Visualize your load balance of each foot with four load sensors at the bottom of each foot. You can see a bending level of your snowboard through two flex sensors. Easy to learn Ollie and Nollie because each bend sensor placed on both the head and tail of a snowboard. Coming from CEREVO in 2015.

 Susie Ochs @sfsooz, Macworld January 6, 2015

LAS VEGAS—Learning how to snowboard took me two days of pain and crashes, multicolored bruises blossoming on both knees. It’s not a hard sport to pick up, but I kept wanting to put my weight on my back foot, leaning slightly uphill (you know, away from the direction I didn’t want to fall) instead of on my front foot, which is what you’re supposed to do so you can initiate turns with that back foot.

If only I’d had the XON Snow–1 bindings at the time.

xon_img_002_640-100539210-largeDebuting at International CES, Japanese company Cerevo’s smart snowboard bindings feature four load sensors under your feet to measure your balance, as well as bend sensors you can stick to the head and tail of your board to measure its flex. The data from those sensors, along with an accelerometer, is sent to an iOS and Android app over Bluetooth, and you can see real-time data in the app.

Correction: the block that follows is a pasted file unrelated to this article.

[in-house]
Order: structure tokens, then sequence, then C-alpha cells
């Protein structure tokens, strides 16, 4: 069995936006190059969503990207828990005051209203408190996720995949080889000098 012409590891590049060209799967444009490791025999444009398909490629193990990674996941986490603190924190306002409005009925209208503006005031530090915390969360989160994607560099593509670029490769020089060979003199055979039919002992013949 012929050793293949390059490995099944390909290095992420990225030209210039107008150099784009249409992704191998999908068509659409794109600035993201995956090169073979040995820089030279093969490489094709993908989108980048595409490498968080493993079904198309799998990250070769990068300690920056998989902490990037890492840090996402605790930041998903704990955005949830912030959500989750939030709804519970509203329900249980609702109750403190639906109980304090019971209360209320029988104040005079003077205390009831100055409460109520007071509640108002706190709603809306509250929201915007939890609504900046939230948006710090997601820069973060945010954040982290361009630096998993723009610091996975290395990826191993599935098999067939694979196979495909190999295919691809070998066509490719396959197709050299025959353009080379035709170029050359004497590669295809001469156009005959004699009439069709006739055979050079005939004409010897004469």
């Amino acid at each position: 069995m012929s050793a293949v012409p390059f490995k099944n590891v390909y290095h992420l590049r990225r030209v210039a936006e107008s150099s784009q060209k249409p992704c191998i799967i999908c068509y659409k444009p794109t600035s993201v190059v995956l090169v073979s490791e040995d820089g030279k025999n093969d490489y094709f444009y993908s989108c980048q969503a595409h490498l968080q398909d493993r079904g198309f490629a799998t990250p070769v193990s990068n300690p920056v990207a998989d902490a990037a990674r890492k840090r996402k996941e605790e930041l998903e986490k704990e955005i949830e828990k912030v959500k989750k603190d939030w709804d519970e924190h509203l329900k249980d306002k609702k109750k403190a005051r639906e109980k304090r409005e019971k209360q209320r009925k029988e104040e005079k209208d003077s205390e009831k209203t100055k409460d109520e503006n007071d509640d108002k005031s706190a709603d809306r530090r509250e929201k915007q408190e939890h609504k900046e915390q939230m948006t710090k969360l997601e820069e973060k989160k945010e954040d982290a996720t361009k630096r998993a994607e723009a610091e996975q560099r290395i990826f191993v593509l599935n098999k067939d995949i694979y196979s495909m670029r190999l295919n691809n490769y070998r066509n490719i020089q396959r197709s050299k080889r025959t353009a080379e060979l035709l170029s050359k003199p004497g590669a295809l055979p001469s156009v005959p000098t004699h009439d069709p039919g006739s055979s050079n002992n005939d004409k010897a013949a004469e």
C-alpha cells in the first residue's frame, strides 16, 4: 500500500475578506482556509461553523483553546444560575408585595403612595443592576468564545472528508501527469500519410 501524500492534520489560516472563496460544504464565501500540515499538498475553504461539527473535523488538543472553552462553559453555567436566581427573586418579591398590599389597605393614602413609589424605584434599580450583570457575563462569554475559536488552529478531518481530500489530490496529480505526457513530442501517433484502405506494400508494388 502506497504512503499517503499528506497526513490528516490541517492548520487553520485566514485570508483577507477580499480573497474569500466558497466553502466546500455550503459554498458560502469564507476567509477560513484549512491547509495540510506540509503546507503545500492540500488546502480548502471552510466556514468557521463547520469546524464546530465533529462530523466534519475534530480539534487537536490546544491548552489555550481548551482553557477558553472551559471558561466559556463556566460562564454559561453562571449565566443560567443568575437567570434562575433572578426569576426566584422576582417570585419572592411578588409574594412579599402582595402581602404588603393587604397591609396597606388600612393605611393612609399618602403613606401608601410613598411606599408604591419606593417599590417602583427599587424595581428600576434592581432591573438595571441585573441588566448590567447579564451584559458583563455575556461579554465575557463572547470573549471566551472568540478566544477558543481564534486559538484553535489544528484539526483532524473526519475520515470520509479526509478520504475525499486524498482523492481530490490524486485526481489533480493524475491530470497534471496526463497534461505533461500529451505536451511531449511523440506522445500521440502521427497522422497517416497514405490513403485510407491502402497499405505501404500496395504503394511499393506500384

Of course, you won’t be looking at the app, since you’re riding your snowboard down a freakin’ mountain, but if you loan your smartphone to your riding buddy, he can take a video of your run while the sensors are doing their thing. Then the app will overlay the data on top of the video, so you can watch it on your way back up the chairlift for your next run. This is useful not just for beginners—even awesome snowboarders (like myself!) could benefit from this kind of feedback. I could work on making faster turns to improve runs through the trees, or keeping my snowboard’s tip above the snow when there’s a foot of fresh powder on the mountain.



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